CINDY ELLEN RUSSELL / CRUSSELL@STARBULLETIN.COM
Outside hitter Nemanja "Nemo" Komar of Serbia faces the biggest adjustment of his career tonight when the 6-foot-3 outside hitter makes his first start for the Warriors against defending national champion UC Irvine. "He's come in and saved us a couple of times," said teammate Jake Schkud.
Season of adjustments for sophomore Komar
The Serbian outside hitter gets his first start for UH tonight
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The nickname bothered him at first.
After all, not many would care to be considered a cartoon character. But Nemanja "Nemo" Komar has begun to embrace the name of the main character in the movie "Finding Nemo."
No. 8 UC Irvine (10-11, 6-8 MPSF) at No. 14 Hawaii (8-9, 5-7), today and tomorrow, 7 p.m., Stan Sheriff Center; TV: KFVE, Ch. 5; Radio: KKEA-1420-AM
"In the beginning it was, 'Why? It's a cartoon and he's lost,'" the sophomore hitter for the Hawaii men's volleyball team said. "But when I first came here, I was lost, too.
"Nemo was found. Finally, I am too."
Komar finds himself in untested waters tonight. He is scheduled to make his first start when the No. 14 Warriors host No. 8 UC Irvine in a Mountain Pacific Sports Federation match crucial to both teams.
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It's been an adjustment, moving halfway around the world from home. A major adjustment.
Honolulu is a much bigger and busier place than Stepanovicevo, the Serbian village of some 2,200 that Nemanja "Nemo" Komar calls home. He misses the quiet, rural life and -- especially -- his mother's home cooking.
The quality of American collegiate volleyball also took some getting used to. Komar was late to the game -- not taking up the sport until high school -- and entered the University of Hawaii later than most foreign players, with two years of university credits when he began his global environmental science studies at UH.
Komar faces his biggest adjustment tonight when he makes his first start as a Warrior. The 6-foot-3 outside hitter has been used sparingly in 10 matches, but has played well coming off the bench.
Komar provided a much-needed spark in Hawaii's last victory, a four-game win over then-No. 12 Loyola-Chicago last Friday. He had eight kills and five blocks, including his second solo of his career, against the Ramblers.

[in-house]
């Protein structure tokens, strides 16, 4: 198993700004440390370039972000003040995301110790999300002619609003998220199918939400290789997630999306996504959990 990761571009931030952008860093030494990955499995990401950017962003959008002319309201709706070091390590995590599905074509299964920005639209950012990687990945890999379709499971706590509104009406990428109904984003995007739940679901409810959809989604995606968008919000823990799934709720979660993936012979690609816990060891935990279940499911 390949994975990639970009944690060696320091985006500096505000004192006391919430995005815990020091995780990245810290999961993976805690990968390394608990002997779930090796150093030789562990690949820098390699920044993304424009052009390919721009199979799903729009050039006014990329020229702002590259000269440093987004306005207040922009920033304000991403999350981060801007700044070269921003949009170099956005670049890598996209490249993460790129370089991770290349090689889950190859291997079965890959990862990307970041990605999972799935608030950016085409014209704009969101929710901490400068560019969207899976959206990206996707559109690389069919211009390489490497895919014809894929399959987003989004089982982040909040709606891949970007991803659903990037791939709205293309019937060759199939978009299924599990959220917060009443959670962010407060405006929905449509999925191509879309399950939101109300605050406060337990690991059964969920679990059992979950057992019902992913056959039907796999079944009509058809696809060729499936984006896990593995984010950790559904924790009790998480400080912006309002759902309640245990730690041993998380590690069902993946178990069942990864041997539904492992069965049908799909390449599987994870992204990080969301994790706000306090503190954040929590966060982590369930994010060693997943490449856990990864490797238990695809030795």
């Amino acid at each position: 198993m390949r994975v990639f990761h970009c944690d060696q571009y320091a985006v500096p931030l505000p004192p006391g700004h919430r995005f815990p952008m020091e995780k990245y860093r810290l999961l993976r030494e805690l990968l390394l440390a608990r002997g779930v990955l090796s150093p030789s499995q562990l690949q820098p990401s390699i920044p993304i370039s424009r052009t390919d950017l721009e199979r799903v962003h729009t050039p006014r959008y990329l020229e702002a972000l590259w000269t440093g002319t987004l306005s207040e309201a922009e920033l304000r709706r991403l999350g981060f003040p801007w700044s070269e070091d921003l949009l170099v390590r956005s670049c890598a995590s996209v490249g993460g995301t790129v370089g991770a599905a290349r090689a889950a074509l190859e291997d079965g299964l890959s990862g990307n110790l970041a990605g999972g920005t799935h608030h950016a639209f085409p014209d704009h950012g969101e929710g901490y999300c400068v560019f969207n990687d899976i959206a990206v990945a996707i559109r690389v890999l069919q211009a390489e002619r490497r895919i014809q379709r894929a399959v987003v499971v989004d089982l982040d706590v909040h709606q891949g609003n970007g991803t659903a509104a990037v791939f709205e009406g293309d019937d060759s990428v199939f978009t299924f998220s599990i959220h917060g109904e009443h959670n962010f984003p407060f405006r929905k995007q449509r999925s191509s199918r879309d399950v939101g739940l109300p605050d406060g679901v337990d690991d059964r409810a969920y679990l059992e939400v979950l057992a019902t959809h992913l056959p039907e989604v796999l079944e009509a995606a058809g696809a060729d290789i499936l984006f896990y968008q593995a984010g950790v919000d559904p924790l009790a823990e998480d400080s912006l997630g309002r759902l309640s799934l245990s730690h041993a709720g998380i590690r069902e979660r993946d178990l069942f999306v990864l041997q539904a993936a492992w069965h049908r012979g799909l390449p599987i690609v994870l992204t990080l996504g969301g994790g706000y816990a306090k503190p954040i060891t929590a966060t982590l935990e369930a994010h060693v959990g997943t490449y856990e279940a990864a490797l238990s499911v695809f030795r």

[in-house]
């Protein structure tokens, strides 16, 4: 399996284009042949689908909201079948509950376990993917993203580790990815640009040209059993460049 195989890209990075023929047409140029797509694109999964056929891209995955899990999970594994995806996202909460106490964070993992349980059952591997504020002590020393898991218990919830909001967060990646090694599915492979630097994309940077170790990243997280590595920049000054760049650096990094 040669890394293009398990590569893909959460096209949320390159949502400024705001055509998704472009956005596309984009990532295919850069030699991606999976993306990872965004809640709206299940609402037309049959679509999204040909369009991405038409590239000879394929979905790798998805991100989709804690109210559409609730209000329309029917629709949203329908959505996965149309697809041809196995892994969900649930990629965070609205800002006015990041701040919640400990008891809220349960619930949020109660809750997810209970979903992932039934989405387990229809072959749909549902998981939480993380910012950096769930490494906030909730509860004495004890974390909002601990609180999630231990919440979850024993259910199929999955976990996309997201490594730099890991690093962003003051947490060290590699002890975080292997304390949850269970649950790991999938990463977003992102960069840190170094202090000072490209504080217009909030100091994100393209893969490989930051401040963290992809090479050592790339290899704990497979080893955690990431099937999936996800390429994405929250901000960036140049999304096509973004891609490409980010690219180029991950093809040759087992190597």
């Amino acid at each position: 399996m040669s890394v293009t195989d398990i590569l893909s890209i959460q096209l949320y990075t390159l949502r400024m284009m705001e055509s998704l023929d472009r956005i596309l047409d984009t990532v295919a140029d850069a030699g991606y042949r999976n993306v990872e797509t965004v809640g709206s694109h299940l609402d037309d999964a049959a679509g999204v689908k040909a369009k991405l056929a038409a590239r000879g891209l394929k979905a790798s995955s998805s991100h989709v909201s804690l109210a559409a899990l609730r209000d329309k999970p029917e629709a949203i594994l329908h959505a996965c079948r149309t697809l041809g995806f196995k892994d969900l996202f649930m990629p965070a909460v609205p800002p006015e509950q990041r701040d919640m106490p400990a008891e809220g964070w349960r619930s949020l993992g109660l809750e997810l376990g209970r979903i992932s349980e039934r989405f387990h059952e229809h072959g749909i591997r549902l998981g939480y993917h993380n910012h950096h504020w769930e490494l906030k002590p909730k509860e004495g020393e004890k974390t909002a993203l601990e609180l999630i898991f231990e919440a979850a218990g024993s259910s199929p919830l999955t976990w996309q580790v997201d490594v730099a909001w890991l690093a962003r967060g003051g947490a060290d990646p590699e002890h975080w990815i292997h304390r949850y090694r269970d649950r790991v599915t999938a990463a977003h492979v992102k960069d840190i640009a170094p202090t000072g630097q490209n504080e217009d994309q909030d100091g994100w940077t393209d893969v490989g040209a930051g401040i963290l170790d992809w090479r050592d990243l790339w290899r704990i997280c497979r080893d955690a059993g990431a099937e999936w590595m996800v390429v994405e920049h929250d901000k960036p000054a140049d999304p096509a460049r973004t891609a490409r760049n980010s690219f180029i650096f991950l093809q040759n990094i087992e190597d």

"He's come in and saved us a couple of times," Warriors senior opposite Jake Schkud said. "He's a real good team player and his English has gotten better, just like his play.
"I like his overall attitude about the game."
It took a while to convince Komar that volleyball was worth a try. He grew up playing soccer, excelling as a goalie.
An elementary school teacher suggested volleyball "but in order for me to play, I would have had to travel about 20 miles," Komar said. "That would have been hard. But when I got to high school, my class had some volleyball players in it. I thought, 'Why not?'
"I was the worst player but within a year, I was among the top. I had a pretty good vertical and I took advantage of it."
Komar said he continued to practice with hopes of playing in the U.S. Part of the delay in applying was the lack of a recruiting tape.
"Not many people in my area had cameras," he said.
A tape eventually made its way to UH. Komar soon followed, a move helped by having relatives already living in Honolulu.
He redshirted last season and spent most of this year on the bench ... something he didn't mind.
"You have time to see what's going on on the floor and you can help everyone else with making adjustments," he said. "For me, it's easier to do good after coming off the bench."
What has Komar starting tonight is his passing ability.
"He's a better passer than some of the other guys we had out there," Hawaii coach Mike Wilton said, "and that is one of our biggest needs. He's getting better and is progressing nicely."
"I admire him," freshman reserve setter Nejc Zemljak said. "He makes progress every practice.
"He's the perfect teammate, works hard, never complains and is always cheerful. He's the most positive guy on the team."
Komar's perspective on life has been shaped by surviving war in his homeland. He's gone through two, including the 1999 NATO bombing where bombs landed 2 miles away from his town.
"As hard as it was to leave, my family was very supportive because they saw the opportunity I had," Komar said. "It was a huge cultural difference. I struggled my first semester but I like it now."
Komar has even gotten used to his nickname: "Nemo."
"It's a cartoon character and it was lost," he said of the title character of the movie "Finding Nemo." "But he was found.
"When I first got here, I was lost, too. I am found."